Remedy, The

Goetz, Thomas

  20 Reviews

In 1890 when renowned German scientist Robert Koch staged a public event to demonstrate a remedy for tuberculosis, Arthur Conan Doyle, physician and creator of the fictional Sherlock Holmes was in attendance. Although Koch had discovered the TB bacillus earlier that decade, an absolute cure for the disease still remains a challenge more than a century later. Drawing together the intersecting paths of these two devotees of the progressive scientific thinking of the time, this is a captivating medical detective story with tuberculosis at its heart.

It is a fascinating easily accessible account of 19th century science and the men at the forefront establishing the beginnings of modern medicine.



NAP 031
We all enjoyed the book.
NAP 031
We all enjoyed the book. It triggered memories of family experiences in particular, and it reinforced to us the power of infectious diseases to change our lives.
CHCH 238
Very like a textbook for the first three-quarters of the book, but still an extremely enlightening read!!
What a topical book at the time of the pandemic - we really enjoyed it. Shows how medicine, bacteria etc. have progressed in the last 150 years. We hadn't known of the rivalry between Koch and Pasteur. Interesting how Conan Doyle was brought into the story. TB still with us though!!
We felt this was an interesting history, detailing the beginnings of modern research and medical advances. Not all were gripped by the author's style of writing. Only one of us had heard/ knew about Koch, but everyone knew of Pasteur and Lister.
CHCH 099
Clever and interesting.
This was a very popular book, both for its scientific and historical content, but also for its relevance to today's Covid situation.
Only a few of our members read this book. Those who did enjoyed it. The history of the scientific method, the relationship of famous 'germ theory' scientists, and the link with a famous writer made for good reading.
HAVE 012
Too heavy. Only one finished the book. But very informative.
TAUP 005
Most members enjoyed the book although felt that some technical parts were a little laboured and repetitive.
WANG 011
Some of us like fiction and some of us prefer fact, and science. So our reaction to this book was mixed. Some of us thought it too wordy. Some thought it odd that Conan Doyle was so much part of the story, more than Pasteur. All of us learned something about diseases, conditions and life expectancy in Victorian England and the U.S.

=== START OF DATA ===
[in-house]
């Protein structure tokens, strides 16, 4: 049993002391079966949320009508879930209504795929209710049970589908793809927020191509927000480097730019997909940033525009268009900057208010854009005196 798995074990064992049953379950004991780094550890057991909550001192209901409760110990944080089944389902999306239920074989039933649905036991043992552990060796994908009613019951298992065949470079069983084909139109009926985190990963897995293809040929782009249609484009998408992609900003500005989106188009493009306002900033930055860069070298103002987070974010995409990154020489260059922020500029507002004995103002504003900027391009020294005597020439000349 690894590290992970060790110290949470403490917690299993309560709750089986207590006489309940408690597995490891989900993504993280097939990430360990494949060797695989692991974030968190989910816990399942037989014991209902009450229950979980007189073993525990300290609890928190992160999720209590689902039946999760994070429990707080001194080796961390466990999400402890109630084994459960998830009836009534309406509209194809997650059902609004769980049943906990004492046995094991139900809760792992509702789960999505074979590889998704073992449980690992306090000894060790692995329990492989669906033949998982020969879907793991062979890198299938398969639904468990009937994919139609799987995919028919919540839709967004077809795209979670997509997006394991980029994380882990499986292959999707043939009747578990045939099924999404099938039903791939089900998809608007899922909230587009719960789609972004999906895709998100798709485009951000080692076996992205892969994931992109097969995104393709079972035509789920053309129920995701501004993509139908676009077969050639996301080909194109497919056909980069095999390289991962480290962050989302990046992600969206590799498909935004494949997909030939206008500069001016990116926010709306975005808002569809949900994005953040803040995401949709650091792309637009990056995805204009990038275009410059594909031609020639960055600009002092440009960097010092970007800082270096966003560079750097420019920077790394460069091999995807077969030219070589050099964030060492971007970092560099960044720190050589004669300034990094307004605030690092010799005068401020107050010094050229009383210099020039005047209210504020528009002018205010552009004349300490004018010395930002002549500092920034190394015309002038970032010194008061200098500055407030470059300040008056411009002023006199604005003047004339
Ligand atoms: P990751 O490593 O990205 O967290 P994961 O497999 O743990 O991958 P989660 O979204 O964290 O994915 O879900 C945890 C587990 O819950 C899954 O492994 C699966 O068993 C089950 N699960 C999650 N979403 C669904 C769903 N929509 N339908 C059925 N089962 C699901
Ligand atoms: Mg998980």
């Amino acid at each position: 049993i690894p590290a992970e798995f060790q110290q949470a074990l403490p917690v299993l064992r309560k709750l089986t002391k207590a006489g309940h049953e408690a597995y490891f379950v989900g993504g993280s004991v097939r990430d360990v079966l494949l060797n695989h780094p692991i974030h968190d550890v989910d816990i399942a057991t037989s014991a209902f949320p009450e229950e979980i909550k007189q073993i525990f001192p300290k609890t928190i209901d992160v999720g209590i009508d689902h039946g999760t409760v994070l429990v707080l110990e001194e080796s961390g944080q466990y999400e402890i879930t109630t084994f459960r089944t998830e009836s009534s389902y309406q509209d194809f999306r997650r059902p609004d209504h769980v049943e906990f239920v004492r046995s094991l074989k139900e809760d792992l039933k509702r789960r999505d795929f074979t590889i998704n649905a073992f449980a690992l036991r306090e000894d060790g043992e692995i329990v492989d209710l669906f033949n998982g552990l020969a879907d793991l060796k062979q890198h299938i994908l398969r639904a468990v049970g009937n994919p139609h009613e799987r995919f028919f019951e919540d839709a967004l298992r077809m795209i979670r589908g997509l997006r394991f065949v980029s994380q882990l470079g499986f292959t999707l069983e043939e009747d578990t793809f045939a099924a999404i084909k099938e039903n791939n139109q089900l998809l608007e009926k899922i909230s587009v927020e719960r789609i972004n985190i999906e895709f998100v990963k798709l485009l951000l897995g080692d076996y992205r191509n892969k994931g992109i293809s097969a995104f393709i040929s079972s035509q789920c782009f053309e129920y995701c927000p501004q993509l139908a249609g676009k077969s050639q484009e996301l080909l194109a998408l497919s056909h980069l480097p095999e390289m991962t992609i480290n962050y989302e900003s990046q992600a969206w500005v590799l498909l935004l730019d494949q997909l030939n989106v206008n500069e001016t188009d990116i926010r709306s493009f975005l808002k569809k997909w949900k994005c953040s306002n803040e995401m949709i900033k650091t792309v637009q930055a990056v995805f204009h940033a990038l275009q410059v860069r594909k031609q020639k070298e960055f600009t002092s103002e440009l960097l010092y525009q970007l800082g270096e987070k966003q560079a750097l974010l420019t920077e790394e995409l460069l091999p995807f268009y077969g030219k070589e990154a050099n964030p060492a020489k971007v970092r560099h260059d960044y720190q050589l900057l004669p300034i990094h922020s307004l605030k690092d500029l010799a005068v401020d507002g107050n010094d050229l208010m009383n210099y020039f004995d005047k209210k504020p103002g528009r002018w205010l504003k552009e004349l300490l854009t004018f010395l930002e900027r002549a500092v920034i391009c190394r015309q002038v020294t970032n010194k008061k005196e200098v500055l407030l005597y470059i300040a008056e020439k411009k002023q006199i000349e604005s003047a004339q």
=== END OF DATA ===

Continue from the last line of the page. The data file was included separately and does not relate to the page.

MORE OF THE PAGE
TAUR 015
Topical. Clever. Interesting. Highly rated.
AUCK 009
We all loved it - and found it fascinating. Oddly, very few of us had heard of Koch's work, even our medical people. Sadly, Koch became his own worst enemy in the end, but his early life was fascinating. Beautifully written, Goetz's research was impeccable and the whole saga read like a novel. The connection between Koch and Conan Doyle was also interesting - as was that between Koch and Pasteur. Like a rope, all the separate stories were entwined together. Full marks!
TAUR 011
Not many read this book. Those that did thought it was great.
The group members who had a science background rated 'The Remedy' highly. Other members were not as interested in the early development of science and its developing methodology, and found the link between Koch and Conan Doyle tenuous.
We thought it would help to have some scientific knowledge, as it was too detailed for some. Who was he working for Everyone glad they had read it, especially for the historical knowledge.
TAUR 004
A fascinating read.
This book received positive feedback from the group. We all learnt a good deal about 19th century scientific advances although some felt there was too much detail despite the fact it was written in a lively and interesting style. It was enlightening to read about the comparison of Koch to A. Conan Doyle and his character Sherlock Holmes.
CHCH 058
We found this a very interesting book with much information, but rather a dense read! We thought that the three separate stories did not blend particularly well. It is amazing that germ theory and 'modern medicine' are only a century and a half old.
AUCK 196
All found the story of discovery quite fascinating. The writing not terrific but this could be due to translation. Discussion of health and vaccination creating such an improved world in such a short time, was active and lively. Overall, enjoyed by all although not a title most of us would have read alone.